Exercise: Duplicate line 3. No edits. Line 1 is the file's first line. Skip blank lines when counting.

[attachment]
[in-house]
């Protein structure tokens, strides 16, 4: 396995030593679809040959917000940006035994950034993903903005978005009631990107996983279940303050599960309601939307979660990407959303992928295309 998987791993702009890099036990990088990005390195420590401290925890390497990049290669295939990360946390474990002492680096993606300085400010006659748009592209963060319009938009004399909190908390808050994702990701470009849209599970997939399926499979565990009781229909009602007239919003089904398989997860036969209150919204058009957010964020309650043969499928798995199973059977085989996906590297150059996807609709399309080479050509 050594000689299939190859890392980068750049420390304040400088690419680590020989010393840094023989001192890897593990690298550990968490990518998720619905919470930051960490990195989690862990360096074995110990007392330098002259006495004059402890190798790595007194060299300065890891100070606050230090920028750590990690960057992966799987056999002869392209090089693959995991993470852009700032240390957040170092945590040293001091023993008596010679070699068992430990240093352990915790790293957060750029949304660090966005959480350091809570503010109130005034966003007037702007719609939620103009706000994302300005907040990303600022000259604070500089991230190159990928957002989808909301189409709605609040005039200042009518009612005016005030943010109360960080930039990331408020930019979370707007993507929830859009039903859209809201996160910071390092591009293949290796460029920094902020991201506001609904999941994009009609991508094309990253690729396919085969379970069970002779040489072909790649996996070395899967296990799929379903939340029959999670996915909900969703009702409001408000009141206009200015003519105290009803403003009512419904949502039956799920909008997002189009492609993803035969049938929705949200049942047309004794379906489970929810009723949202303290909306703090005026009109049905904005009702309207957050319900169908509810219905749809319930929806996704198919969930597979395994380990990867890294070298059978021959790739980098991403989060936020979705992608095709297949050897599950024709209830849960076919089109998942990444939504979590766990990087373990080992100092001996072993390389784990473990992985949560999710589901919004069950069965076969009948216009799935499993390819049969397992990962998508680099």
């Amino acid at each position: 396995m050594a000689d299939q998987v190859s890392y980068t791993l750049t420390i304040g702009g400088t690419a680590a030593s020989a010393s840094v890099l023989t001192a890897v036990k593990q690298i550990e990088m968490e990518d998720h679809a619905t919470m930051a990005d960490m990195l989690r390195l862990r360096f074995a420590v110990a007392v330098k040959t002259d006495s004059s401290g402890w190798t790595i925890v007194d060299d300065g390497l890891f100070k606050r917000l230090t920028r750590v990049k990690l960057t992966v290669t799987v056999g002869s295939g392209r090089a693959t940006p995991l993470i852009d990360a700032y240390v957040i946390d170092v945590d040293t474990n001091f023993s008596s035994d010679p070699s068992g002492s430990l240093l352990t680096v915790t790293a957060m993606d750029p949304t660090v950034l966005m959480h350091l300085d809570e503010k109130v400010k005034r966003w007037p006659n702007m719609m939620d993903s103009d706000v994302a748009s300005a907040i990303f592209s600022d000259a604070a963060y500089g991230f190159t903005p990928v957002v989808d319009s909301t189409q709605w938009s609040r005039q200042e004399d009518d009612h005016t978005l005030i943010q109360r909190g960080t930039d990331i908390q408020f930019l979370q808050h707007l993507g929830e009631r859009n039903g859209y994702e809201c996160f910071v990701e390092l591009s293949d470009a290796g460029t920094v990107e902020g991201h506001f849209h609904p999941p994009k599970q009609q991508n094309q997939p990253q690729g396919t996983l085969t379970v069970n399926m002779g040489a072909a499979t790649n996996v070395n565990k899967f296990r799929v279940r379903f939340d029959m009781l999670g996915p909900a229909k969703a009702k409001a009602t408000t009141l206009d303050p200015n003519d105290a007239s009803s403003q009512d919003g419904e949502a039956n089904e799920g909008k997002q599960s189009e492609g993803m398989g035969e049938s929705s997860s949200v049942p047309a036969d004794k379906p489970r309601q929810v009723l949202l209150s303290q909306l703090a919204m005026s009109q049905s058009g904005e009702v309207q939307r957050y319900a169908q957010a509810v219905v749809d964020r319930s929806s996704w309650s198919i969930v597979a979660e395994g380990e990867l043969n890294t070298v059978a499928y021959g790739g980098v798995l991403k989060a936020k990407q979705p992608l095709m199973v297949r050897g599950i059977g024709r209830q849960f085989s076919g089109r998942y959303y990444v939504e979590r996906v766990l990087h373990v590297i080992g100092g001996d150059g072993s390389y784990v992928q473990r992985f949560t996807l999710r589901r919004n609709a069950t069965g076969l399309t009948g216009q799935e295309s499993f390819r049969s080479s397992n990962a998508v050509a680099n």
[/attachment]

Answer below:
């Amino acid at each position: 396995m050594a000689d299939q998987v190859s890392y980068t791993l750049t420390i304040g702009g400088t690419a680590a030593s020989a010393s840094v890099l023989t001192a890897v036990k593990q690298i550990e990088m968490e990518d998720h679809a619905t919470m930051a990005d960490m990195l989690r390195l862990r360096f074995a420590v110990a007392v330098k040959t002259d006495s004059s401290g402890w190798t790595i925890v007194d060299d300065g390497l890891f100070k606050r917000l230090t920028r750590v990049k990690l960057t992966v290669t799987v056999g002869s295939g392209r090089a693959t940006p995991l993470i852009d990360a700032y240390v957040i946390d170092v945590d040293t474990n001091f023993s008596s035994d010679p070699s068992g002492s430990l240093l352990t680096v915790t790293a957060m993606d750029p949304t660090v950034l966005m959480h350091l300085d809570e503010k109130v400010k005034r966003w007037p006659n702007m719609m939620d993903s103009d706000v994302a748009s300005a907040i990303f592209s600022d000259a604070a963060y500089g991230f190159t903005p990928v957002v989808d319009s909301t189409q709605w938009s609040r005039q200042e004399d009518d009612h005016t978005l005030i943010q109360r909190g960080t930039d990331i908390q408020f930019l979370q808050h707007l993507g929830e009631r859009n039903g859209y994702e809201c996160f910071v990701e390092l591009s293949d470009a290796g460029t920094v990107e902020g991201h506001f849209h609904p999941p994009k599970q009609q991508n094309q997939p990253q690729g396919t996983l085969t379970v069970n399926m002779g040489a072909a499979t790649n996996v070395n565990k899967f296990r799929v279940r379903f939340d029959m009781l999670g996915p909900a229909k969703a009702k409001a009602t408000t009141l206009d303050p200015n003519d105290a007239s009803s403003q009512d919003g419904e949502a039956n089904e799920g909008k997002q599960s189009e492609g993803m398989g035969e049938s929705s997860s949200v049942p047309a036969d004794k379906p489970r309601q929810v009723l949202l209150s303290q909306l703090a919204m005026s009109q049905s058009g904005e009702v309207q939307r957050y319900a169908q957010a509810v219905v749809d964020r319930s929806s996704w309650s198919i969930v597979a979660e395994g380990e990867l043969n890294t070298v059978a499928y021959g790739g980098v798995l991403k989060a936020k990407q979705p992608l095709m199973v297949r050897g599950i059977g024709r209830q849960f085989s076919g089109r998942y959303y990444v939504e979590r996906v766990l990087h373990v590297i080992g100092g001996d150059g072993s390389y784990v992928q473990r992985f949560t996807l999710r589901r919004n609709a069950t069965g076969l399309t009948g216009q799935e295309s499993f390819r049969s080479s397992n990962a998508v050509a680099n």